Date: Wed, 26 Aug 92 09:45 CDT From: arf at ddsw1.mcs.com (Jack Schmidling) Subject: Hydrometers, Concentrate, etc To: Homebrew Digest Fm: Jack Schmidling >From: dougd at uts.amdahl.com (Douglas DeMers) >Subject: Extraction rate (was Re: All Grain Help) >I've never seen it stated for all-grain brewing, but it is my understanding that the gravity readings given in Miller for example, and others are _after_ the boil. And when Miller says something along the lines of expecting 33 points per pound of malt per gallon - I believe that is _after_ the boil and not after the sparge. If this is incorrect, then _I've_ got a real problem with _my_ extraction rate. This may come as a surprise to the mathmatically lazy, but it makes no difference. As long as all the variables are measured at the same time. If you measure the gravity before boiling, you must use the volume before boiling. If you measure it after the boil, use the volume after the boil and be sure to include the trub left in the bottom of the kettle in the volume. >From: bob at rsi.com (Bob Gorman) >I was thinking of using the silver solder approach to adding an outlet to a keg..... I am trying to understand the problem here. Brass spigots are available with pipe fittings on them. If you are using a heavy gage kettle, all you have to do is drill and tap a hole and screw in the spigot. Brass fittings for copper tubing are available to hang anything you want on the inside. If your kettle is a lighter gage, drill a clearance hole and use a washer to take up the taper of the thread and a fiber washer on the outside will make it leak proof. >From: "PAUL EDWARDS" <8260PE at INDINPLS.NAVY.MIL> >On the subject of "Beer Concentrate" discussed previously by Jack S. and Arthur Delano: During a tour of the Hudepohl Brewery in Cincinnati, the brewer told the tour group I was in that they, like many other large breweries, employ a method of high-gravity brewing in order to get more beer from their equipment..... The brewer wouldn't say what the dilution level really was, tho. I suppose he wouldn't say how high is "high-gravity". My guess is it, is what we call beer, not "concentrate". I received a lot of mail on this topic, most of it defending, in one way or another, what the majors are doing. I find it strange that so many people (in particular, homebrewers) are willing to believe they are doing anything other than duping the public into buying a watered down product. I re-reading the article, I note that the beer under discussion is Coors "Light" and I if anyone thinks that light is anything other than watered down "beer", I have a bridge for you. My guess is that the only difference between various types of beer is HOW MUCH WATER it is diluted with. Finally, we all know that all they have to do to increase the gravity is to use more sugar anyway. So one wonders at the value of high gravity in the first place if all it contributes is alcohol. When we think of diluting, we think of diluting flavor. In an already flavorless product, adding water only enhances the bottom line. js Return to table of contents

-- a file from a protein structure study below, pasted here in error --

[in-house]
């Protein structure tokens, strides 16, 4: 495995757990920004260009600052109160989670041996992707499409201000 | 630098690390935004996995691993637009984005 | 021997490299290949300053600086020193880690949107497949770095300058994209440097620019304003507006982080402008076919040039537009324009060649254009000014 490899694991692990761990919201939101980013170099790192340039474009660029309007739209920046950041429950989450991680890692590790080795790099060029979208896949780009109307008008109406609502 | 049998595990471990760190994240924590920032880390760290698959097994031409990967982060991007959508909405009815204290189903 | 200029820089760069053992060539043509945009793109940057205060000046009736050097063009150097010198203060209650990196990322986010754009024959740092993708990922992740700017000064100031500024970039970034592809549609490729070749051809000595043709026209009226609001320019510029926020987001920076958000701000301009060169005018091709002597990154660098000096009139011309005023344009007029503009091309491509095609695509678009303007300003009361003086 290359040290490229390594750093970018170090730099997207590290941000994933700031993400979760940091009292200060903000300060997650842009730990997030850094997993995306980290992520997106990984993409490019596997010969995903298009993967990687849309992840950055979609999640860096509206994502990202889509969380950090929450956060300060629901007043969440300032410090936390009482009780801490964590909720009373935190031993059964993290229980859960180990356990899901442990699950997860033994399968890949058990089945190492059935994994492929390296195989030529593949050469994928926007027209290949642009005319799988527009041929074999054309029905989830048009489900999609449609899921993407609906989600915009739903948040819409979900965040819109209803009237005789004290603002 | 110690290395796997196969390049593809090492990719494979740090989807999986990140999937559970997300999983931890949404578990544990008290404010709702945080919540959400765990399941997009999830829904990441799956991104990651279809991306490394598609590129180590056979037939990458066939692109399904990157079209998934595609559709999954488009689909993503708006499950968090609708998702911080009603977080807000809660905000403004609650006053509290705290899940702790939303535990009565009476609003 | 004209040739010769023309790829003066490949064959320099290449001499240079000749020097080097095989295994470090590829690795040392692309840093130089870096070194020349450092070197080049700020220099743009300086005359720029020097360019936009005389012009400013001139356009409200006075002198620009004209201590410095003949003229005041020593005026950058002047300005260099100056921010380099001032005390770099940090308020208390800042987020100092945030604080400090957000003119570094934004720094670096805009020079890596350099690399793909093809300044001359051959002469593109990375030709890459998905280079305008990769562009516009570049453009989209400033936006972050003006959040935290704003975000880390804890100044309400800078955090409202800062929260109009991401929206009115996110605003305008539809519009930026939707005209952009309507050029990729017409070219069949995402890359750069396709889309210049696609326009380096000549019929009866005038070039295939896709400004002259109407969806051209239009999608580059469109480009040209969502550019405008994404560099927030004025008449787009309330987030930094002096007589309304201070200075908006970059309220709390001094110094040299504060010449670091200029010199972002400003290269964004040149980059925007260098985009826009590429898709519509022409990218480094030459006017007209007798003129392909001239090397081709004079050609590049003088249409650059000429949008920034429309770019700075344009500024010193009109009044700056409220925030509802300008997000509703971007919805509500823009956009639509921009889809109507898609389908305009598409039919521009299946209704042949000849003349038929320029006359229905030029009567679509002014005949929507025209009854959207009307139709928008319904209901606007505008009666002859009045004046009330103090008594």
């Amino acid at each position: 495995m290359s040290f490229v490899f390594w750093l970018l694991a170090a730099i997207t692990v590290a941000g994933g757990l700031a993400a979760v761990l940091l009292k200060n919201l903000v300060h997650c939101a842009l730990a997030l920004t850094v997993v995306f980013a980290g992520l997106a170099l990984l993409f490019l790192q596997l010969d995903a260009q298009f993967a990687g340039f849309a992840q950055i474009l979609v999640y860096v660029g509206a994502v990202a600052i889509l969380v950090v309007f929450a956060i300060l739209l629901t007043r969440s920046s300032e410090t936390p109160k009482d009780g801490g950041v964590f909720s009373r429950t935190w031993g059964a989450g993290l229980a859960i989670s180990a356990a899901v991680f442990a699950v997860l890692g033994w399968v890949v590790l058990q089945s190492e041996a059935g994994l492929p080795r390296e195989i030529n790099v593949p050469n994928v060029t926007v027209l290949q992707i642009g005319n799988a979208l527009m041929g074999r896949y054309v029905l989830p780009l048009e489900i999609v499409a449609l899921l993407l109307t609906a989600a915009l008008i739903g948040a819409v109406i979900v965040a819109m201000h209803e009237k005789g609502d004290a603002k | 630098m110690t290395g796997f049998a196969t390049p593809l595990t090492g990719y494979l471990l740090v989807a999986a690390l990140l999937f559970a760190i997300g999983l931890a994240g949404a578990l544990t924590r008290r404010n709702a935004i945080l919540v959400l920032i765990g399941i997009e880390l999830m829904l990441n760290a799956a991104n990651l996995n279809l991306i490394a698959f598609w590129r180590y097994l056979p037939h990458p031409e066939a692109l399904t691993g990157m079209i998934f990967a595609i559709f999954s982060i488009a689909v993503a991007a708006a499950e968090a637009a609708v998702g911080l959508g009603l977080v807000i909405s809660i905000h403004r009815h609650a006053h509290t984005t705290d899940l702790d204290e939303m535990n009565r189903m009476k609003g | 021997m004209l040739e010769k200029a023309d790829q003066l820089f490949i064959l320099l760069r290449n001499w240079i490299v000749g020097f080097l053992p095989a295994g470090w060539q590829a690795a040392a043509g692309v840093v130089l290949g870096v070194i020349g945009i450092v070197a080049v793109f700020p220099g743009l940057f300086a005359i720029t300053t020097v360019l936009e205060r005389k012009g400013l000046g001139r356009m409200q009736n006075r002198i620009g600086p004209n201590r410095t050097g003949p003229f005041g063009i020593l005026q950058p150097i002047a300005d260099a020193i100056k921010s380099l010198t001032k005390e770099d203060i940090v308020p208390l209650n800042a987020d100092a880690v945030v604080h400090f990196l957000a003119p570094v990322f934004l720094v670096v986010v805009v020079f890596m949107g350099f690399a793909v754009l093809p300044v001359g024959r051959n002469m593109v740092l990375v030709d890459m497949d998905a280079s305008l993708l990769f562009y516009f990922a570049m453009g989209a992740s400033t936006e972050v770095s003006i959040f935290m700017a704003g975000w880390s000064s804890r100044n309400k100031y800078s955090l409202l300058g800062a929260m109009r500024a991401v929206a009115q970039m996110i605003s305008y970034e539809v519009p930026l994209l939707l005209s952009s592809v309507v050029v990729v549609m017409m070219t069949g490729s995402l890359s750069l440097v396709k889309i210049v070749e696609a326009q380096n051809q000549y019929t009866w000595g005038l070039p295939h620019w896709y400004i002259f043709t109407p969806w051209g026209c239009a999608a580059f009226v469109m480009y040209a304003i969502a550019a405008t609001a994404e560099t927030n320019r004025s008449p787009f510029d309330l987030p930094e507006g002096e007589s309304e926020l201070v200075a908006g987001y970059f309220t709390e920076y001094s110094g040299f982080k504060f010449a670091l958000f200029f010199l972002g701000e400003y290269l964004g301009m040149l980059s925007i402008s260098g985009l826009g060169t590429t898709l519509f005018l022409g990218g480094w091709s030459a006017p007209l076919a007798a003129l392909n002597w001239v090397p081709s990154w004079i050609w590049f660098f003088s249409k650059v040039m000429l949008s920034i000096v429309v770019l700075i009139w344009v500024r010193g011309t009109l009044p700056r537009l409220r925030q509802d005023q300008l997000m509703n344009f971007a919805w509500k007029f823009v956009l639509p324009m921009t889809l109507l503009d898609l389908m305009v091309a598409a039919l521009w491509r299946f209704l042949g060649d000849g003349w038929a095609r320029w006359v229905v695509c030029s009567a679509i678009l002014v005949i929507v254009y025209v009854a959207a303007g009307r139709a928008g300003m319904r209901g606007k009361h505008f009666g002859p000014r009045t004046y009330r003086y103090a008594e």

Date: Wed, 26 Aug 92 17:16:55 CDT From: bliss at csrd.uiuc.edu (Brian Bliss) Subject: kegging >Due to a combination of patience and serendipity, i now have an >Anheuser-Busch keg and CO2 canister (for a net cost of $20!). > >I don't have any fittings, and before i buy any, i would like >advice on what i need to get. While soda kegs seem to be >common currency among homebrewers, i don't have one and i assume >that the fittings are different. Find yourself a standard keg tapper, one where the fitting on for the lip of the keg is connected to the pump with a hose. disconnect the hose from the pump, and connect to a pressure regulator. walla. Actually, there exists two versions of said fitting, one for CO2 and one for the air pump taps. I've used the air pump fitting with CO2 with no problem, except that I had to replace the gasket on the pressure relief value because it wasn't up to snuff. If you don't get all the fittings to seal tightly, you can always just pump up the pressure before going to bed at night and disconnect the lock from the tap. - ------------------------- O.K, I've used the above screnario before with standard ponies, and finally scrounged around enough to find some soda kegs and fittings. Can someone send me that temp/psi force carbonation chart that was posted many digests ago? The beer in question is a Scotch Ale, so I don't want too much carbonation, so suggestions on how much to deviate from the chart would be appreciated, also. bb Return to table of contents